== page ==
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Student Voices: Takeaways from Online Master's Projects Presentations

May 14, 2020

By Narissa Petchumrus MPP-MEM ’22

Before Sanford sent off its esteemed class of 2020 MPPs to become the bright and innovative policy makers we know they will be, we were able to hear the culmination of their hard work at the virtual Master’s Project Symposium on May 6th. 

The symposium was conducted like a well-oiled machine with second year MPP Andrew Trexler both moderating and presenting at the symposium. Thirteen MPPs presented their master’s projects.

Each presenter was allotted five minutes to present their project and a couple minutes more for a brief Q&A. I can only imagine the difficulty of summarizing and presenting a year-long project in only five minutes both verbally and graphically with PowerPoint and data visualizations.

Yet each candidate persevered and produced high quality and diverse work. Some of the candidates had opted to do a project for a client while others engaged in their own independent research. The breadth of topics covered was impressive; ranging from housing, anti-racist education, refugee and immigrant youth, disability voting access to flood mitigation strategies, and more.

The complete list of presenters and their topics can be found at the right.

I left the symposium with policy questions and recommendations that I had not known existed.

One notable takeaway was from Maria Ramirez’s MPP ’20 presentation Refugee and Immigrant Youth in Durham, North Carolina: A needs Assessment for World Relief Durham’s Refugee and Immigrant Youth Services In-School and After-School Programming.

I learned about the triple trauma paradigm that serves as a barrier to the personal well-being and academic success of refugee and immigrant youth.

The axes of this paradigm include trauma from:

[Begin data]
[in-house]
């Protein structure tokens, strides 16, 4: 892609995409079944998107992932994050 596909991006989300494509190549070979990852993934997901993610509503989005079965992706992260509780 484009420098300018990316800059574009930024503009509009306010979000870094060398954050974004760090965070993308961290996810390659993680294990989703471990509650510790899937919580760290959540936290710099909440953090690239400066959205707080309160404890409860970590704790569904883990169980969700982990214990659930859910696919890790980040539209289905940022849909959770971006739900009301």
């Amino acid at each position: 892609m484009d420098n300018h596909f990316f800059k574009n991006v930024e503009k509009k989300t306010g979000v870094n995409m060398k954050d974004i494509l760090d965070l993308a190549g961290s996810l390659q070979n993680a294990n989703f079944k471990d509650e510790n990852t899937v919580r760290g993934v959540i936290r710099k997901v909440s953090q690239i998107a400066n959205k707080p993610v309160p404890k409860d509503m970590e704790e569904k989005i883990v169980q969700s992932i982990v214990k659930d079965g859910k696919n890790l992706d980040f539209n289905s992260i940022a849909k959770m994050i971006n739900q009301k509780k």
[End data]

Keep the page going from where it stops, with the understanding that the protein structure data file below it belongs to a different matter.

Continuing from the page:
1) home countries due to economic stability and war,

2) from their migration journey experience, for example, migrating from Central America through coyotes, and

3) from being marginalized and feeling unwanted in their new communities.

By building a higher wall or a longer fence without reconciling with a lengthy history of intervention and destabilization, we end up punishing those suffering from collateral damage to these policies. There are certainly spillover effects to the children of these immigrants and refugees as Ramirez’s masters project (MP) focused on. These people are members of communities like Durham, but their experiences are confined to the shadows.

Ramirez’s triple trauma paradigm gave me a new insight into these multiple forms of violence suffered by refugees and immigrants and how this violence is an inevitable byproduct of a broader system of immigration and foreign policy.

When we think of violence, we tend to think of the corporal kind. However, marginalized groups face intangible, emotional violence that can have complex ramifications. Hearing Ramirez’s presentation made me optimistic that the next generation of policy makers will have a more nuanced understanding of violence and create more empathetic policy.    

I was also impressed at the flexibility of the students in being able to convey such complex information over an online format. Adaptability is a policymaker trait not to be overlooked as we are living through the current difficulties and can expect more uncertainties in the future.

Policy needs to be nimble, adaptive, and responsive to communities across the globe.

One thing that is certain though, based on the topics covered by our second year MPPs, we have a graduating class that is well-equipped to grapple with the policy challenges of our time.

I have no doubt that they are well poised due to Sanford’s rigorous and excellent education.

Congratulations to the MPP Class of 2020!

 

Narissa Jimenez-Petchumrus received their BA in political science with a minor in global studies from UCLA. They were a community organizer prior coming to Duke University and some of their work includes creating and chairing their city’s first LGBTQ+ Pride Festival and advocating for environmental justice through engaging in a civil disobedience. They are currently pursuing a dual-degree with the Sanford School of Public Policy and the Nicholas School of the Environment, specializing in energy and environment. They are also a Stanback Fellow with the North Carolina Sierra Club and part of a Bass Connections Student Research Awards team doing research on the distribution of urban greenspace and impacts on health outcomes. Their interests include analyzing how social impact enterprises and cooperatives can be used to build relationships with natural assets, bring about an equitable energy transition, generate community wealth, and build resilience.